Tuesday, February 24, 2009

Holiday Lake 50K on how many training miles?!?

When I heard about this one, I immediately chalked it up to youth and desire for bodily harm, but then I read more. The guy in the white shirt is Adam Eidson. Adam, 34, just finished the Holiday Lake 50K ultra in a fantastic time of 5:19. That put him in 75th place out of 257 starters. He finished ahead of some very fine ultrarunners. It turns out Adam is a very fine ultrarunner too, although his training is a bit atypical.

Before Holiday Lake, Adam ran a total of 7 miles. Really. 7 miles.

Adam runs RARE Crossfit in Fredericksburg, VA. Here is some info about his training, quoted from his website:

This race was about 34 miles long and preparation for it consisted of running a total of about 7 miles and doing CrossFit on a daily basis. Yes, you read it right, Adam has only run twice since October of 2008. He ran 3.1 miles on Thanksgiving morning and 2 weeks before Holiday Lake he ran 3.8 miles. All other training was CrossFit.

Adam also plans to run the Terrapin Mountain 50K, Promise Land, and Bull Run. Stay tuned to see how he does. I hope to talk to Adam soon to learn more about him, his training, and his ultrarunning goals.

P.S. Today's workout: Run to the park, warmup with 20 burpees,
then with a 15 minute timer running, repeat the following with no rest between exercises:

  • Sprint 100 yards 100% effort
  • 5 push-ups
  • plank 20 seconds
  • 10 jump squats
  • hold squat position for 20 seconds (this was tough)
  • repeat

The 15 minutes went by pretty quickly, but the "run" back downtown was a challenge. Total run about 4 miles (1.7 miles of sprinting).

Run hard out there.

Sunday, February 22, 2009

More ultrarunners, less mileage

I stumbled across this story of a 22-year-old woman who just finished the Rocky Raccoon 100 in 25-hours on very low training mileage. Yes, she is another Crossfit success story.

Speaking of that, I ran 13.5 miles on the AT today (my longest run since early December. In fact, this week was a 29-mile week, my longest training week since just before Hellgate). It was a cold, windy run with a mix of sun and snow flurries. I reached McAfee's Knob in 51 minutes, a recent record for me. Then I stormed the descent and continued a couple miles toward Tinker Cliffs before turning around and running back. I met a guy coming off the Knob who was carrying a 45-pound backpack, training for some mountaineering. I was impressed.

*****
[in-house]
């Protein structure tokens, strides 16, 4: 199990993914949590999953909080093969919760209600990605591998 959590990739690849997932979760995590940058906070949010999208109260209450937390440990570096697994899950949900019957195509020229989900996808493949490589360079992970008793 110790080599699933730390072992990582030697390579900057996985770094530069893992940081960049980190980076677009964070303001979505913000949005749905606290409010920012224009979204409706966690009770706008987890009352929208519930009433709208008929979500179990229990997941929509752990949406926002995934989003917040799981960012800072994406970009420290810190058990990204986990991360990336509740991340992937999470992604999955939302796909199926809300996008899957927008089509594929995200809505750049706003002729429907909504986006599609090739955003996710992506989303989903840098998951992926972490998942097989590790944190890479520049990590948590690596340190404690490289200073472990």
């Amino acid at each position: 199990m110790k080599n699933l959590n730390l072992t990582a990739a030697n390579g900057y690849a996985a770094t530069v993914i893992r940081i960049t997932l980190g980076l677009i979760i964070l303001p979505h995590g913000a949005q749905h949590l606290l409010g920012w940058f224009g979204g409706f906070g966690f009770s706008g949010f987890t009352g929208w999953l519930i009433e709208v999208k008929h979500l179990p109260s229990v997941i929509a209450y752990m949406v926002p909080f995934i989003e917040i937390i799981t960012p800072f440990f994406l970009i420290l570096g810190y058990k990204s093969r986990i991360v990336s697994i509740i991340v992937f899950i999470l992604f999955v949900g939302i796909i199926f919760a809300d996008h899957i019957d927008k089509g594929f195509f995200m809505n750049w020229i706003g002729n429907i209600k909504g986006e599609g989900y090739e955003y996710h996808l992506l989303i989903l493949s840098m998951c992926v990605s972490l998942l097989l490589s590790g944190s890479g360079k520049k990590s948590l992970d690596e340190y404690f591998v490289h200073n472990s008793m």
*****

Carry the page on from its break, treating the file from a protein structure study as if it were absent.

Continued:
If I can get just one more power run up there on the AT, then I know I will be ready for the Catawba Run Around. I think the next training run will be on North Mountain. It's been almost a year since I've been up there.

Run hard out there...

Wednesday, February 18, 2009

Today's workout -- no running

(photo taken from http://www.athleticadvisor.com)

Today's workout did not involve running at all, so only read on if you are interested in a good one. It really wiped me out and I just have to share it.

Working continuously for 15 minutes (that means no rest),
repeat the following circuit:
  • 5 push-ups
  • 10 squat jumps
  • 5 pull-ups (I used a pull-down machine)
  • 10 dumbbell snatches

I was sore from yesterday's hill sprint/burpee workout, so this one started off rough. Once I warmed up, however, it started to flow. Five minutes into it, I was sweating profusely wondering if I would make it through the whole 15 minutes. At 10 minutes I was in a zone, and 15 minutes was there before I knew it.

The exercises:

Push-ups: 5 reps seems low, but you are doing 5 reps about every minute for 15 minutes. It adds up.

Squat jumps: You squat down, and explode up so that your feet leave the ground. It starts to burn after a few sets.

Pull-ups (or pull-downs). I did not have a static pull-up bar available, so I did pull-downs at 120#. I don't have the strength yet to do that many reps/sets of much heavier.

Dumbbell snatches. If you don't know this one, you almost have to see it. Squat down with a dumbbell on the floor. Explode up with your legs as you raise the dumbbell over your head, arm extended. See it here, along with some other great lifts.

Snatches and jumps are very aerobic when done quickly. Especially the snatches because your heart is forced to pump blood to both your lower and upper extremities. That really gets the heart going fast.